Some financial terms.txt

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  1. Assets
    Anything owned by the company that has a monetary value: e.g. fixed assets like buildings, plants and machinery and vehicles; intangible elements like trade marks , brand names and current assets such as stock, debtors and cash. For a bank, one of the largest asset categories will be loans to customers.
  2. Basis points
    A basis point is a unit that is equal to 1/100th of a percentage point. It is frequently used to express percentage point changes of less than 1%, e.g. 0.5% is the same as 50bps.
  3. Book value
    The value of an asset as it appears on a balance sheet
  4. Capital
    The long term funds provided by lenders and investors to businesses
  5. Cashflow
    The movement of cash in and out of a business from day to day direct trading and other non-trading or indirect effects, such as capital expenditure, tax and dividend payments
  6. Combined businesses basis
    Results presented on this basis have been adjusted in order to provide more meaningful and relevant comparisons, primarily in relation to the combined entity of Lloyds and HBOS businesses.
  7. Core Tier One Capital
    Broadly speaking, this is the total equity that shareholders own in Lloyds Banking Group. Core Tier One capital absorbs losses when loans and investments turn bad in the event of a run on the bank. The higher a bank's Core Tier One capital, the safer it's considered to be (see also Core Tier One Ratio)
  8. Core Tier One Ratio
    The Core Tier One ratio is calculated by working out the bank's total Core Tier One Capital as a percentage of its total assets, taking into account the riskiness of the assets (Referred to as Risk Weighted Assets)
  9. Cost:Income Ratio
    An efficiency measure to assess a company's costs in relation to its income, calculated by dividing operating expenses (e.g. administrative costs, salaries, property expenses) by operating income. The lower the cost to income ratio, the more profitable and efficient.
  10. Cost management
    Management of cost related activities achieved by collecting, analysing, evaluating, and reporting cost information used for budgeting, estimating, forecasting and monitoring costs.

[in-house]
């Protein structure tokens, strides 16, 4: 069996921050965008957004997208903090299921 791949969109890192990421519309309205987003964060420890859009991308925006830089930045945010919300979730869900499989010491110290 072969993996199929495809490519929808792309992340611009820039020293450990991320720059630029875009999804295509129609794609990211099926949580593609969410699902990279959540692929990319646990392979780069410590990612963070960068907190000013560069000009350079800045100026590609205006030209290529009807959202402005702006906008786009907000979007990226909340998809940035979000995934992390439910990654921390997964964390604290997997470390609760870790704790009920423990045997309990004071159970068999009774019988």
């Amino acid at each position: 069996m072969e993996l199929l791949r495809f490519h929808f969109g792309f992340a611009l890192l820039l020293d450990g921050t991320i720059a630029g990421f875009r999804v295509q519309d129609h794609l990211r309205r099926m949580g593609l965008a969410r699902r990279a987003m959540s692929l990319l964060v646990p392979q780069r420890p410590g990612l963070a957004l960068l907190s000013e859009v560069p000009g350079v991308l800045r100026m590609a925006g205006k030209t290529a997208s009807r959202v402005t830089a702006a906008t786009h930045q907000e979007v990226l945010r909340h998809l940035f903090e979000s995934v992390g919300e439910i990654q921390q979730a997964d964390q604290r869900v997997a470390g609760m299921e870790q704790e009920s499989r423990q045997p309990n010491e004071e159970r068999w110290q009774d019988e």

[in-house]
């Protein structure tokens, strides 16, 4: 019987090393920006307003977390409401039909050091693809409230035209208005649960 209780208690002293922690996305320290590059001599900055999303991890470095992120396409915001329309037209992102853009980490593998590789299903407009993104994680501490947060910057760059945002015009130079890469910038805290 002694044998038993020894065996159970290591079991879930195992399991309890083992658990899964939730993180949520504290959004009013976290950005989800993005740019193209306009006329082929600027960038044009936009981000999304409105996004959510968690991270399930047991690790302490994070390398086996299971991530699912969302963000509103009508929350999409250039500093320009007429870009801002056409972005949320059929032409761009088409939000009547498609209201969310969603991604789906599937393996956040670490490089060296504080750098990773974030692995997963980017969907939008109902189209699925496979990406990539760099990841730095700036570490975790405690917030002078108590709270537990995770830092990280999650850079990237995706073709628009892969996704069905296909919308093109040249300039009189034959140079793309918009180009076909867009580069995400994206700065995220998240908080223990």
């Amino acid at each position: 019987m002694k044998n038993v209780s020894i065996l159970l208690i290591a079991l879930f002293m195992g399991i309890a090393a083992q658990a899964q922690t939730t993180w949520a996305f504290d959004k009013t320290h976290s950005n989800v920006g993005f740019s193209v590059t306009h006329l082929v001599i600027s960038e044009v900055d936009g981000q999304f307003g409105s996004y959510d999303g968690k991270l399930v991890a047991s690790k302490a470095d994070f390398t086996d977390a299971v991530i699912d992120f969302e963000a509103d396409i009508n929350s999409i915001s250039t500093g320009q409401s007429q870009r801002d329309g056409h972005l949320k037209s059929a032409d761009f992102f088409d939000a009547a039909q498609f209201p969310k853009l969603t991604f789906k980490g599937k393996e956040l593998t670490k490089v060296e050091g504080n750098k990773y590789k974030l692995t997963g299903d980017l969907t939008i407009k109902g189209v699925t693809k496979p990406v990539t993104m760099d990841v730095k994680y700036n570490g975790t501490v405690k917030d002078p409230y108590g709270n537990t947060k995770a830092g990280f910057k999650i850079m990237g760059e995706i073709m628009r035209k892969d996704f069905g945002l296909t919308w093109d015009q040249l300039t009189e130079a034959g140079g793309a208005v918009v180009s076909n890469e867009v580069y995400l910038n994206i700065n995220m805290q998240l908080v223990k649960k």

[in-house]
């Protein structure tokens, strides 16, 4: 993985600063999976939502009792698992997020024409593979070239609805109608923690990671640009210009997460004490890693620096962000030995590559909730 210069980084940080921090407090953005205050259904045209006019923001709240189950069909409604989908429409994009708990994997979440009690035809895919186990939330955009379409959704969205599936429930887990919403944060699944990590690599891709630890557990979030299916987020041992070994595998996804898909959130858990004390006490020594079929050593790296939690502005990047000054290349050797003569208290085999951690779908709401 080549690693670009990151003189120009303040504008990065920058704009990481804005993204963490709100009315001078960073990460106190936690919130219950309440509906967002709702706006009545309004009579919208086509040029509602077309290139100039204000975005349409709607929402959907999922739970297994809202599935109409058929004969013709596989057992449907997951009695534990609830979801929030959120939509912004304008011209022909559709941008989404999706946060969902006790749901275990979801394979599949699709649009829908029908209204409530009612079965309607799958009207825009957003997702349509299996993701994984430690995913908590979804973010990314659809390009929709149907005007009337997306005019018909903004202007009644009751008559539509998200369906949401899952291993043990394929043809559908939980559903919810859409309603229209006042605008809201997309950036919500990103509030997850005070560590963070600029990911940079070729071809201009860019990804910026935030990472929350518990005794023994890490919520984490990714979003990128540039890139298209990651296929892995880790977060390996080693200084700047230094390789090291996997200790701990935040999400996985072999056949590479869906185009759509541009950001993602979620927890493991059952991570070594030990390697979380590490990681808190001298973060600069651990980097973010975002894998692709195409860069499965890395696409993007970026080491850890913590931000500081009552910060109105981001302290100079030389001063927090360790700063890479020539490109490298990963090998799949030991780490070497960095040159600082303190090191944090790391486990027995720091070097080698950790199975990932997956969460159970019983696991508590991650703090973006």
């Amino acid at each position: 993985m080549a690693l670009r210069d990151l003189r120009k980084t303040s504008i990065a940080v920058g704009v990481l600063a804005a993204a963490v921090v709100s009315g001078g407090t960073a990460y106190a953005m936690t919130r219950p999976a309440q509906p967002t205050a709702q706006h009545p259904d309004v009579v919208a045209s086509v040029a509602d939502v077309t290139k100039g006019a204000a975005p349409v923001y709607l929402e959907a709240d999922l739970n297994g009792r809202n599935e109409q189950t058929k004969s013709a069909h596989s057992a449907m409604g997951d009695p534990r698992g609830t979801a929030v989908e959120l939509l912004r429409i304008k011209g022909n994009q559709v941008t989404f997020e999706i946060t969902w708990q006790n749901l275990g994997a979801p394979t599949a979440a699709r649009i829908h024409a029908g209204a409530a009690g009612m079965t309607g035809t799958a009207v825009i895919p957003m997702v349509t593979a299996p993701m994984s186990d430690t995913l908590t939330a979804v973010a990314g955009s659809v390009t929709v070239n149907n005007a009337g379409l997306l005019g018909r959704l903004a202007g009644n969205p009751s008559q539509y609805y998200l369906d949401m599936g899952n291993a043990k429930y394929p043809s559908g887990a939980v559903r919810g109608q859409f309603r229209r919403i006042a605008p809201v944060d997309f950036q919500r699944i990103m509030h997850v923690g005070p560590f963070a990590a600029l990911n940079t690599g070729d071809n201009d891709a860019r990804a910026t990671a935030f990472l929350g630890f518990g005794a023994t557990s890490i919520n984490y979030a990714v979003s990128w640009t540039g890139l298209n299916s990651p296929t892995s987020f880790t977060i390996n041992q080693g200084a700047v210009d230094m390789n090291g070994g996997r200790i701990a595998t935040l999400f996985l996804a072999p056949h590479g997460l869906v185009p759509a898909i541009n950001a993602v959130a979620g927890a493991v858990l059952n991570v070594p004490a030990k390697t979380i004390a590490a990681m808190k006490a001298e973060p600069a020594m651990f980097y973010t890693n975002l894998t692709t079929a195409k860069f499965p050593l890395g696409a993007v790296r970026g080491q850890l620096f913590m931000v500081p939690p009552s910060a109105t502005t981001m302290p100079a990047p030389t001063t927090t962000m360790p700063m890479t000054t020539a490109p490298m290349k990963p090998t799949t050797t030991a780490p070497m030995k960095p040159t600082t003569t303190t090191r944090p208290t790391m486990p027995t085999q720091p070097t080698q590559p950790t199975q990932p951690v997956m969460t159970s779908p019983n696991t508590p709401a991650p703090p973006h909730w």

11. Cost performance
    Accomplishment of a given task measured against present standards of accuracy, completeness, cost and speed
  12. Current Assets
    Cash and anything that is expected to be converted into cash within twelve months of the balance sheet date.
  13. Embedded Value (EV)
    The embedded value of a life insurance business is an estimate of teh value of both its net assets and the income stream expected from policies already in force.
  14. Fair value unwind
    Fair value unwind is an accounting mechanism which ensures the value of assets is reflected accurately over time
  15. Funding costs
    Every time we make a loan to a customer (take on an asset) we have to fund this (take on a liability) by taking a retail deposit or borrowing money on the money markets. The rate of interest we pay to our depositor or creditor forms a major part of our funding costs.
  16. Funding for Lending
    A scheme by the Bank of England and Treasury which provides funding to banks with the proviso that they lend to UK companies and households. As part of our Funding for Lending offer, we have reduced the interest rate on related loans by 1%. We've made funds available through several of our businesses and have launched a major press campaign about the scheme. Publicity is vital to enhance the confidence of businesses and consumers and let them know that money is available.